Fraunhofer Institute for Organic Electronics, Electron Beam and Plasma Technology FEP has been working on innovative solutions in the field of electron beam technologies for decades and is successfully using this knowhow for preserving ancient objects. At the 5th Industry Partners Day “Clean Surfaces” on 27th September 2017 at Fraunhofer FEP recent research results and current research areas relating to this topic will be presented.
Picasso once said: “Art washes away from the soul the dust of everyday life”. But in the course of centuries even art itself, historic valuable objects or cultural assets lose their gloss, “collect dust” or change their appearance by influences of the environment, pollution, humidity or inappropriate storing. Due to the heavy increase in mass tourism the contaminant loads are increasing, which is endangering cultural assets more than ever in history.
For preserving these contemporary witnesses and cultural assets, the Fraunhofer- Gesellschaft has committed to protect and maintain our cultural heritage. Several institutes are systematically researching and developing new technologies for this task. Fraunhofer FEP has been part of the Research Alliance Cultural Heritage (www.forschungsallianzkulturerbe.de/) for years and is using for example electron beam technology for treating historical objects made of silver.
Frank-Holm Rögner, head of the department electron beam processes at Fraunhofer FEP, explains: “We are using electron beam induced plasmas for cleaning historical objects made of silver which went black. They are treated in a reducing atmosphere with accelerated electrons. Thus, the silver sulfide, which is the black film on the objects, is reduced.”
The advantage of this method is that historical objects can be treated without using wet chemistry or abrasive methods. This minimizes the strain of these usually fragile objects, and further side effects like scratches or damages can be avoided.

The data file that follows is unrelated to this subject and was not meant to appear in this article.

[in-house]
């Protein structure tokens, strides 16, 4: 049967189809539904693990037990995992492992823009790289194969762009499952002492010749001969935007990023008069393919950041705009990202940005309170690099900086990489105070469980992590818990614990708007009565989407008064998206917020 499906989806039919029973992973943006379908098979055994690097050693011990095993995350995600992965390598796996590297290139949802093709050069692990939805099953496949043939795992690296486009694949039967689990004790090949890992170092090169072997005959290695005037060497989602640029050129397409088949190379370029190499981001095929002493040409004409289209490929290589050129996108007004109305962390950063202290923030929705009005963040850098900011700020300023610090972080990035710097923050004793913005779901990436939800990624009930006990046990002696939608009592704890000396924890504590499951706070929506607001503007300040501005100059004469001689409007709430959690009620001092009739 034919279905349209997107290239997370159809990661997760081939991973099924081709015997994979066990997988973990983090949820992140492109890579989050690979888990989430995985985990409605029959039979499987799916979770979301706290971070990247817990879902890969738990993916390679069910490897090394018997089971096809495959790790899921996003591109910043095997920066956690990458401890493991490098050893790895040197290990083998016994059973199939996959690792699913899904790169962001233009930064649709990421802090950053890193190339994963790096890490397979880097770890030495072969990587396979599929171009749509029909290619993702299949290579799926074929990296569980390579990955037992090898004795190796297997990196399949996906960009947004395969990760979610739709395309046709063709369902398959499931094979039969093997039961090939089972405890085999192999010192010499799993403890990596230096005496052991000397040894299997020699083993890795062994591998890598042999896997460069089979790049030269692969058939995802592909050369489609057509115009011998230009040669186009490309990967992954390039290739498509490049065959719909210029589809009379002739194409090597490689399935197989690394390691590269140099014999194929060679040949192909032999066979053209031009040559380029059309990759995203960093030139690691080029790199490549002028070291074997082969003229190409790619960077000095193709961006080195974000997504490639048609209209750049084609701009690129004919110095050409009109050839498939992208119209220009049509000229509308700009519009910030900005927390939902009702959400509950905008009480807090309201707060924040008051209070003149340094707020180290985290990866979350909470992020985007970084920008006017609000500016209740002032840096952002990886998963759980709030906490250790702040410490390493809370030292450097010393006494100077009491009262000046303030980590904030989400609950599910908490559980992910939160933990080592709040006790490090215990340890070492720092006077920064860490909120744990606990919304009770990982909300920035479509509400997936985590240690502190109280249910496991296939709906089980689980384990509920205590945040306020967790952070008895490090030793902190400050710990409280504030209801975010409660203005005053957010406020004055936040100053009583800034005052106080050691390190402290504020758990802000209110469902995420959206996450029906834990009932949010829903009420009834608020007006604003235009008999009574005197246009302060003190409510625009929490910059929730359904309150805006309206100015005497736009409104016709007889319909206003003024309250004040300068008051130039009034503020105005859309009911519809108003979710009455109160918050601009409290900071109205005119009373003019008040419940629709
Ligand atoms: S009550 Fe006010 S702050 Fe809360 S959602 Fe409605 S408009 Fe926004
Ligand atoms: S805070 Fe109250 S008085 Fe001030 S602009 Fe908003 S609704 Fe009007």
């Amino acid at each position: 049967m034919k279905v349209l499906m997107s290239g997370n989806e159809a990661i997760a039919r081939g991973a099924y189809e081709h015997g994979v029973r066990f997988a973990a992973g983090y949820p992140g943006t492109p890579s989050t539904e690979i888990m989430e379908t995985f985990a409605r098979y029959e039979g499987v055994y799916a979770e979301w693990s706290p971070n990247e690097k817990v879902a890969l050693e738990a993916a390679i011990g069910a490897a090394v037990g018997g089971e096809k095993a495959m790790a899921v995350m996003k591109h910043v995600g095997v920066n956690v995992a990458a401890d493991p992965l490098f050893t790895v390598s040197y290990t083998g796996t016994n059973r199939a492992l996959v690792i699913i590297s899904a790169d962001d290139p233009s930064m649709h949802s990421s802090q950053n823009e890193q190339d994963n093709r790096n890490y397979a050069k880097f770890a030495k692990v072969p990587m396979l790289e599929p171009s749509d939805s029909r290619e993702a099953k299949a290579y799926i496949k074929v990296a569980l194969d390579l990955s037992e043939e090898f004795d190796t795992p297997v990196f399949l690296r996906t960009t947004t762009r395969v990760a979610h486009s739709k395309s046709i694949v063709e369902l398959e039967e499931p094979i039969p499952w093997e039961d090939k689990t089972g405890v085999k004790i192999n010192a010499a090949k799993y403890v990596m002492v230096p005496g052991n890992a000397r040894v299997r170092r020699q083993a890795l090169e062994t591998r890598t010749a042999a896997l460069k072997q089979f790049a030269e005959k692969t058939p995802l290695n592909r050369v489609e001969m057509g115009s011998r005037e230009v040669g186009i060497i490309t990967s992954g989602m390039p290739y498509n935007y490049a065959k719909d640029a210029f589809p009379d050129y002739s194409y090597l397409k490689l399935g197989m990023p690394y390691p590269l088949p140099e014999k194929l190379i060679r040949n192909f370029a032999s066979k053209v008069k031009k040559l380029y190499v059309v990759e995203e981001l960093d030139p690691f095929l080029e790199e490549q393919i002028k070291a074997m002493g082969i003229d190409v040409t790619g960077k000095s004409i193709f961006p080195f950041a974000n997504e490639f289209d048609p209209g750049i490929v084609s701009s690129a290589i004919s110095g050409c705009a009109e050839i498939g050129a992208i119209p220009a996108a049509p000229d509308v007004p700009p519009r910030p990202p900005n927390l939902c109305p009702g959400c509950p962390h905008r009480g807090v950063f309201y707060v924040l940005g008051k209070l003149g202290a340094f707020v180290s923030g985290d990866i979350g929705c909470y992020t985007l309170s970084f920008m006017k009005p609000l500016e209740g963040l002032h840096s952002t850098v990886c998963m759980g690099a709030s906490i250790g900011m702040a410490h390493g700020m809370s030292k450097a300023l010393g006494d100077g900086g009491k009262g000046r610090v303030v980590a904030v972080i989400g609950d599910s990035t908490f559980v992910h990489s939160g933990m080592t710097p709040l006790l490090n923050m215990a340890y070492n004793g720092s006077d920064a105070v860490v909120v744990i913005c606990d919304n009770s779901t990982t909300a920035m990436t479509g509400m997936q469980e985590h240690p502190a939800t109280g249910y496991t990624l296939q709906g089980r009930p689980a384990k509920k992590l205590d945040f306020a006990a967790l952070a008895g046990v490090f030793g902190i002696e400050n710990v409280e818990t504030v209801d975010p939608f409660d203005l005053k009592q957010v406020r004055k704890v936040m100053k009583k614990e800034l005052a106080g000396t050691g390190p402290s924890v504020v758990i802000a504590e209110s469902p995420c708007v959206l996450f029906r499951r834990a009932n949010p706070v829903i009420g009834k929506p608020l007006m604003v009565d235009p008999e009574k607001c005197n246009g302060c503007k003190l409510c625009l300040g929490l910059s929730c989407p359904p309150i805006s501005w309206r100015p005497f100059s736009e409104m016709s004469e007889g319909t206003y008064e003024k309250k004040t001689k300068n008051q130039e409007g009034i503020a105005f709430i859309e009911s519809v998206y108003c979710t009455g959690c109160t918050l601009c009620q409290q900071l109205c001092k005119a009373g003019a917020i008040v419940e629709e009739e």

Thanks to constantly new developed technologies, historical objects like old silver ware or coin collections may be restored to their former glory. The plants at Fraunhofer FEP form a broad basis for treating such impure objects and for developing further cleaning methods.
Furthermore, scientists of Fraunhofer FEP developed technologies for preventing the aggravation of existing damages or for protecting already cleaned historical objects of new damages. Already five years ago the corrosion sensor “AirCorr” was developed together with European partners. “AirCorr” detects very sensitively the potentially existing corrosive gases in the surrounding air and determines in real time the impact on historical objects.
These sensor units are battery-operated and can be placed easily next to the work of art. Thanks to their real time data, they permit a quick reaction to a change in the exhibition or transport environment. The sensor devices were developed and applied for commercial use by a consortium of representatives of research institutes, museums and the industry within the scope of the European research Project »MUSECORR - Protection of cultural heritage by real-time corrosion monitoring« (FP7/2007-2013, FKZ 226539).
The topics cleanness of surfaces as well as cultural heritage play an important role in all research areas and business units at Fraunhofer FEP. For the treatment of many different surfaces and for coatings, suitably prepared surfaces are an essential prerequisite for achieving outstanding functional results. Be it the treatment of flexible foils which will be coated with organic electrodes afterwards, precision coating on optics, or the production of high barrier layer systems – even smallest impurities like particles, fibers, or films can affect or even damage completely the desired layer or functionality.
Furthermore, technologies for generating clean surfaces are a broad area of research at Fraunhofer FEP. The whole range of electron beam and plasma technologies is used to produce pure photocatalytic effective, antibacterial, or cleaning facilitative surfaces which are applied in different areas such as medical engineering, the packaging industry, pharmaceutical industry or precision optics.